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The magic number: celebrating 8 years of whitefox

The magic number: celebrating 8 years of whitefox

By John Bond |

whitefox: helping brands, thought leaders and writers create beautiful bespoke books

Eight is meant to be a lucky number. In China at least. But then google the number itself and you will discover all kinds of hitherto unknown (to me anyway) attributes. In numerology, eight emphasises business and authority. The shape of the number represents balance. Turned on its side, it gives us the symbol for infinity. All this in one single little digit.

Why the sudden reflection? Well, this week whitefox Publishing turns eight years of age. We started back in 2012, working out of our respective kitchens, and eight years later we find ourselves directed by the government to be doing the exact same thing. Pandemics notwithstanding (not words I ever thought I would write), there is always some value in reflection when you hit a milestone. So here are eight learnings from us as we look back on the life of our business so far:

1. Engineers and Magicians

I have a friend who is the creative director for a brand and entertainment business. Great with words and terrific at pitching and blending complex ideas into pithy pronouncements. We were discussing whitefox’s respective ‘products’ a while back and comparing the work we do in partnership with traditional publishers with our direct relationships with authors and brands who want to take their own content to market. ‘Ah, so for publishers you are engineers and for writers and brands you are magicians’ said the creative director. Engineers, or magicians. Process-driven, outsourced publishing experts, or nose-to-tail, hand-holding, full-service solution deliverers. Couldn’t have put it better myself. Although, I guess he actually did.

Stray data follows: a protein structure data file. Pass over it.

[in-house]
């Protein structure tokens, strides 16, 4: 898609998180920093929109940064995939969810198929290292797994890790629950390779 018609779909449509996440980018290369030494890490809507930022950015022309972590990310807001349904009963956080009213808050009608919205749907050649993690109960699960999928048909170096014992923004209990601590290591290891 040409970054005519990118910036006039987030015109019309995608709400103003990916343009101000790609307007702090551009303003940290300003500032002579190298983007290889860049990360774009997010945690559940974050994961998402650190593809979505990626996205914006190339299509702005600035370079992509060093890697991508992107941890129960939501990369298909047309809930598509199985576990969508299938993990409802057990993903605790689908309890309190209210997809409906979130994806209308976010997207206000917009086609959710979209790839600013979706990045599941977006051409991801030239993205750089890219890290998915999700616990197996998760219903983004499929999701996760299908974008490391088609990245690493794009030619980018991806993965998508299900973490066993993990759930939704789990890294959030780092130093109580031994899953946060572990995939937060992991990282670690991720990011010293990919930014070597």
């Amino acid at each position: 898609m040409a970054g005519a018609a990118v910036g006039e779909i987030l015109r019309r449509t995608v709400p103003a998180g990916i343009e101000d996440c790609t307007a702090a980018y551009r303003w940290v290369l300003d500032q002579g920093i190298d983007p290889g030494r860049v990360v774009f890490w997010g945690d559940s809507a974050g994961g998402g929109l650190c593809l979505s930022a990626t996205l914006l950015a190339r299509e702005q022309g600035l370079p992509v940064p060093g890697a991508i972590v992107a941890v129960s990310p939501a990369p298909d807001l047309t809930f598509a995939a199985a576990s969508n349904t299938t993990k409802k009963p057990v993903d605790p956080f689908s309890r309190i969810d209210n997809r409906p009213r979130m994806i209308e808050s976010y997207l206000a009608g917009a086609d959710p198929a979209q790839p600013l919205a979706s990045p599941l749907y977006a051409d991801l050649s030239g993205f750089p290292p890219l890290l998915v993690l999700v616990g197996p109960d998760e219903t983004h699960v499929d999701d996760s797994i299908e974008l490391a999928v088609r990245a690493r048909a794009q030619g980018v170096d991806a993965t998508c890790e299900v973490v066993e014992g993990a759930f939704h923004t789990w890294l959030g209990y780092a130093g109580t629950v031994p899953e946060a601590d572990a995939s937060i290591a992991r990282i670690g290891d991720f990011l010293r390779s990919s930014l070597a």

2. Nothing ever happens as quickly as you think

Our basic premise at the conception of whitefox was that general trade publishers would continue to come under pressure on fixed costs and overheads and would therefore increasingly need to outsource the publishing process so that they could concentrate on commissioning and marketing. And this has happened, but not as quickly or to as great an extent as we first thought. Whether we will see an increase in outsourcing after the lockdown, the furloughing, the bookshop closures, the levels of returns exceeding your new publishing and backlist monthly invoicing and who knows what else yet to come, remains to be seen.

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‘Self-publishing, indie writers, DIY – it doesn’t matter what you call it, we’re now a long, long way from what used to be considered vanity publishing.’

3. It doesn’t matter what you call it

Self-publishing, indie writers, DIY – it doesn’t matter what you call it, we’re now a long, long way from what used to be considered vanity publishing. As we move forward, hopefully the collective understanding of non-traditional publishing will continue to shift a bit closer toward having the same cool ‘alternative to the mainstream’ resonance as indie films and record labels.

4. New models can happily co-exist